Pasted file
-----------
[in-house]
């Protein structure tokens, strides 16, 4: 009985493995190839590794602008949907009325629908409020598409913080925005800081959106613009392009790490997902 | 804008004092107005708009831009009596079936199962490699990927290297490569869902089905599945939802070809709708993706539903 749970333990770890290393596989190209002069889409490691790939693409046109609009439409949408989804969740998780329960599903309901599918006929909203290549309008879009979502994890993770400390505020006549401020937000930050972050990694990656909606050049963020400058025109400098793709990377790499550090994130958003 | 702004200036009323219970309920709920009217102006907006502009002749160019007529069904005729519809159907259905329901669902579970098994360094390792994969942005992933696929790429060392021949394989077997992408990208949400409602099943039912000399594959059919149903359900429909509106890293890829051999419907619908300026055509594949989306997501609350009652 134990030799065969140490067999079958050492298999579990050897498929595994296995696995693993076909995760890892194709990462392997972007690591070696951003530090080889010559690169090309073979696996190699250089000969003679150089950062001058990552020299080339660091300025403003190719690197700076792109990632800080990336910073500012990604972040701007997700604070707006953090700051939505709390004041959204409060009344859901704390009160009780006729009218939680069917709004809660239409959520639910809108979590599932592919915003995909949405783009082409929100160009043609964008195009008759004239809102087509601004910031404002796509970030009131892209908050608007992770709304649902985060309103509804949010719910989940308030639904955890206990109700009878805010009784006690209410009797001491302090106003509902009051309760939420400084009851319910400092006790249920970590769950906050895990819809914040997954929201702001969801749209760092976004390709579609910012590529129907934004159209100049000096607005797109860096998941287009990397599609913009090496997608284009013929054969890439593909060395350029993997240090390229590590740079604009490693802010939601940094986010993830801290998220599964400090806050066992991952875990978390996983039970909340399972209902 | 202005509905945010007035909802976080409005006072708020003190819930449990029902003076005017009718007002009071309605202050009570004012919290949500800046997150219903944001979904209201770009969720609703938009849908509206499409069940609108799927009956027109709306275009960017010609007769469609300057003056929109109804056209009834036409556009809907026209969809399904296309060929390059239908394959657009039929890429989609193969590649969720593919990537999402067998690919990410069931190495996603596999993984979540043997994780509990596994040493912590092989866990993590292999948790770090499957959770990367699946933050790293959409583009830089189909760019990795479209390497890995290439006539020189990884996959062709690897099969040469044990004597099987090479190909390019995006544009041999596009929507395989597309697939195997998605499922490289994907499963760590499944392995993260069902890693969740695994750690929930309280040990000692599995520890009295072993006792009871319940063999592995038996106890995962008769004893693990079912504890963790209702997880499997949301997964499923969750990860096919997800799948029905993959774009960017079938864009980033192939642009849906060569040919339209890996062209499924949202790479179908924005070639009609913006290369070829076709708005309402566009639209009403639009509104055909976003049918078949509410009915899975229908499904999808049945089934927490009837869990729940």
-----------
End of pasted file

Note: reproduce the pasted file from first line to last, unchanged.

[in-house]
């Protein structure tokens, strides 16, 4: 009985493995190839590794602008949907009325629908409020598409913080925005800081959106613009392009790490997902 | 804008004092107005708009831009009596079936199962490699990927290297490569869902089905599945939802070809709708993706539903 749970333990770890290393596989190209002069889409490691790939693409046109609009439409949408989804969740998780329960599903309901599918006929909203290549309008879009979502994890993770400390505020006549401020937000930050972050990694990656909606050049963020400058025109400098793709990377790499550090994130958003 | 702004200036009323219970309920709920009217102006907006502009002749160019007529069904005729519809159907259905329901669902579970098994360094390792994969942005992933696929790429060392021949394989077997992408990208949400409602099943039912000399594959059919149903359900429909509106890293890829051999419907619908300026055509594949989306997501609350009652 134990030799065969140490067999079958050492298999579990050897498929595994296995696995693993076909995760890892194709990462392997972007690591070696951003530090080889010559690169090309073979696996190699250089000969003679150089950062001058990552020299080339660091300025403003190719690197700076792109990632800080990336910073500012990604972040701007997700604070707006953090700051939505709390004041959204409060009344859901704390009160009780006729009218939680069917709004809660239409959520639910809108979590599932592919915003995909949405783009082409929100160009043609964008195009008759004239809102087509601004910031404002796509970030009131892209908050608007992770709304649902985060309103509804949010719910989940308030639904955890206990109700009878805010009784006690209410009797001491302090106003509902009051309760939420400084009851319910400092006790249920970590769950906050895990819809914040997954929201702001969801749209760092976004390709579609910012590529129907934004159209100049000096607005797109860096998941287009990397599609913009090496997608284009013929054969890439593909060395350029993997240090390229590590740079604009490693802010939601940094986010993830801290998220599964400090806050066992991952875990978390996983039970909340399972209902 | 202005509905945010007035909802976080409005006072708020003190819930449990029902003076005017009718007002009071309605202050009570004012919290949500800046997150219903944001979904209201770009969720609703938009849908509206499409069940609108799927009956027109709306275009960017010609007769469609300057003056929109109804056209009834036409556009809907026209969809399904296309060929390059239908394959657009039929890429989609193969590649969720593919990537999402067998690919990410069931190495996603596999993984979540043997994780509990596994040493912590092989866990993590292999948790770090499957959770990367699946933050790293959409583009830089189909760019990795479209390497890995290439006539020189990884996959062709690897099969040469044990004597099987090479190909390019995006544009041999596009929507395989597309697939195997998605499922490289994907499963760590499944392995993260069902890693969740695994750690929930309280040990000692599995520890009295072993006792009871319940063999592995038996106890995962008769004893693990079912504890963790209702997880499997949301997964499923969750990860096919997800799948029905993959774009960017079938864009980033192939642009849906060569040919339209890996062209499924949202790479179908924005070639009609913006290369070829076709708005309402566009639209009403639009509104055909976003049918078949509410009915899975229908499904999808049945089934927490009837869990729940």